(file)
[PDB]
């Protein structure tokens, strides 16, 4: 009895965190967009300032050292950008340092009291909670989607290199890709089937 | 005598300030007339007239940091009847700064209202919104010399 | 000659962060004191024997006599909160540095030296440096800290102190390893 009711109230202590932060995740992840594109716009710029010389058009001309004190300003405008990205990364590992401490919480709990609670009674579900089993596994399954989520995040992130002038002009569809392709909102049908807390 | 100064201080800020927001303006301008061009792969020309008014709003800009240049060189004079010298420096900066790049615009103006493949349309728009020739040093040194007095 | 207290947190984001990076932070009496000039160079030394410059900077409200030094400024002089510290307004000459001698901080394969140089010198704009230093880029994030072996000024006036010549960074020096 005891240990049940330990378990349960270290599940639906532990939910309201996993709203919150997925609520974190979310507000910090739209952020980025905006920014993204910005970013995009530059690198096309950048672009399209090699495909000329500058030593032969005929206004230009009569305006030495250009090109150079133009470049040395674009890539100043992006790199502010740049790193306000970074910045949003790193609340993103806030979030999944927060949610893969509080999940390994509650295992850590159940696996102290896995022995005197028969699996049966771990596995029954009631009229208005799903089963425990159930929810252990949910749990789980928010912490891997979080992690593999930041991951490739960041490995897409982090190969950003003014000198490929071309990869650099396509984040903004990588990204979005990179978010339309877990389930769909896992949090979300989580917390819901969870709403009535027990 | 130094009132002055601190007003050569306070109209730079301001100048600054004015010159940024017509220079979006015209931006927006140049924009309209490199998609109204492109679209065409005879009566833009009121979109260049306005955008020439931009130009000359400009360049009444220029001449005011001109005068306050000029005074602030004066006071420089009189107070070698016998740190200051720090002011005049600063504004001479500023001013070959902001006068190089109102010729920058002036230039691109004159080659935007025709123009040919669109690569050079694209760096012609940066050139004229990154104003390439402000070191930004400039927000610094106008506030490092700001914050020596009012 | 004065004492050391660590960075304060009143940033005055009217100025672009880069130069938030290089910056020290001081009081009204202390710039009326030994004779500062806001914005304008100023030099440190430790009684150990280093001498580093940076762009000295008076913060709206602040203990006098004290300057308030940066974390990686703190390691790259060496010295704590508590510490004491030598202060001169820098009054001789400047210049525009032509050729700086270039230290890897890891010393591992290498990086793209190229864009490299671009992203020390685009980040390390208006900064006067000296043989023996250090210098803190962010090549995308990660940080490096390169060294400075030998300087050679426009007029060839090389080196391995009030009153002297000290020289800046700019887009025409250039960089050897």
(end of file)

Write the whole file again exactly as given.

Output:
[PDB]
């Protein structure tokens, strides 16, 4: 009895965190967009300032050292950008340092009291909670989607290199890709089937 | 005598300030007339007239940091009847700064209202919104010399 | 000659962060004191024997006599909160540095030296440096800290102190390893 009711109230202590932060995740992840594109716009710029010389058009001309004190300003405008990205990364590992401490919480709990609670009674579900089993596994399954989520995040992130002038002009569809392709909102049908807390 | 100064201080800020927001303006301008061009792969020309008014709003800009240049060189004079010298420096900066790049615009103006493949349309728009020739040093040194007095 | 207290947190984001990076932070009496000039160079030394410059900077409200030094400024002089510290307004000459001698901080394969140089010198704009230093880029994030072996000024006036010549960074020096 005891240990049940330990378990349960270290599940639906532990939910309201996993709203919150997925609520974190979310507000910090739209952020980025905006920014993204910005970013995009530059690198096309950048672009399209090699495909000329500058030593032969005929206004230009009569305006030495250009090109150079133009470049040395674009890539100043992006790199502010740049790193306000970074910045949003790193609340993103806030979030999944927060949610893969509080999940390994509650295992850590159940696996102290896995022995005197028969699996049966771990596995029954009631009229208005799903089963425990159930929810252990949910749990789980928010912490891997979080992690593999930041991951490739960041490995897409982090190969950003003014000198490929071309990869650099396509984040903004990588990204979005990179978010339309877990389930769909896992949090979300989580917390819901969870709403009535027990 | 130094009132002055601190007003050569306070109209730079301001100048600054004015010159940024017509220079979006015209931006927006140049924009309209490199998609109204492109679209065409005879009566833009009121979109260049306005955008020439931009130009000359400009360049009444220029001449005011001109005068306050000029005074602030004066006071420089009189107070070698016998740190200051720090002011005049600063504004001479500023001013070959902001006068190089109102010729920058002036230039691109004159080659935007025709123009040919669109690569050079694209760096012609940066050139004229990154104003390439402000070191930004400039927000610094106008506030490092700001914050020596009012 | 004065004492050391660590960075304060009143940033005055009217100025672009880069130069938030290089910056020290001081009081009204202390710039009326030994004779500062806001914005304008100023030099440190430790009684150990280093001498580093940076762009000295008076913060709206602040203990006098004290300057308030940066974390990686703190390691790259060496010295704590508590510490004491030598202060001169820098009054001789400047210049525009032509050729700086270039230290890897890891010393591992290498990086793209190229864009490299671009992203020390685009980040390390208006900064006067000296043989023996250090210098803190962010090549995308990660940080490096390169060294400075030998300087050679426009007029060839090389080196391995009030009153002297000290020289800046700019887009025409250039960089050897």